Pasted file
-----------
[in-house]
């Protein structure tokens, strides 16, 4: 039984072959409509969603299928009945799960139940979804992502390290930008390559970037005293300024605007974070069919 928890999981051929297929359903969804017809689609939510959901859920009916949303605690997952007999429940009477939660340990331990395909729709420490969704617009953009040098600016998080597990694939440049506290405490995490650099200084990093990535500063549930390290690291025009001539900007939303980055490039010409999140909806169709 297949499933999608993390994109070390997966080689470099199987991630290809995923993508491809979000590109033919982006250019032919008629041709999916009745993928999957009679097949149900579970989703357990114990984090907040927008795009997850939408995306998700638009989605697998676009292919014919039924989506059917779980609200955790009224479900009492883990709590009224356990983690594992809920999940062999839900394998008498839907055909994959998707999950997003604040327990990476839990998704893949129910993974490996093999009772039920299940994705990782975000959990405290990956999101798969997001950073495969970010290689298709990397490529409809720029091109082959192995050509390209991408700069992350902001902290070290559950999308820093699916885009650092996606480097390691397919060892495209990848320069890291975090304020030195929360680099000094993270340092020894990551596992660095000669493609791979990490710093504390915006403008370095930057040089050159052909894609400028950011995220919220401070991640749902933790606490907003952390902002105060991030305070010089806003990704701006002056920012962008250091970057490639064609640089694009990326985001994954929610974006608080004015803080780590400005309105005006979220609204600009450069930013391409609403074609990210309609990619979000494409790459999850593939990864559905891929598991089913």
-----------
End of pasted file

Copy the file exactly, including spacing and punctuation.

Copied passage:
[in-house]
């Protein structure tokens, strides 16, 4: 039984072959409509969603299928009945799960139940979804992502390290930008390559970037005293300024605007974070069919 928890999981051929297929359903969804017809689609939510959901859920009916949303605690997952007999429940009477939660340990331990395909729709420490969704617009953009040098600016998080597990694939440049506290405490995490650099200084990093990535500063549930390290690291025009001539900007939303980055490039010409999140909806169709 297949499933999608993390994109070390997966080689470099199987991630290809995923993508491809979000590109033919982006250019032919008629041709999916009745993928999957009679097949149900579970989703357990114990984090907040927008795009997850939408995306998700638009989605697998676009292919014919039924989506059917779980609200955790009224479900009492883990709590009224356990983690594992809920999940062999839900394998008498839907055909994959998707999950997003604040327990990476839990998704893949129910993974490996093999009772039920299940994705990782975000959990405290990956999101798969997001950073495969970010290689298709990397490529409809720029091109082959192995050509390209991408700069992350902001902290070290559950999308820093699916885009650092996606480097390691397919060892495209990848320069890291975090304020030195929360680099000094993270340092020894990551596992660095000669493609791979990490710093504390915006403008370095930057040089050159052909894609400028950011995220919220401070991640749902933790606490907003952390902002105060991030305070010089806003990704701006002056920012962008250091970057490639064609640089694009990326985001994954929610974006608080004015803080780590400005309105005006979220609204600009450069930013391409609403074609990210309609990619979000494409790459999850593939990864559905891929598991089913």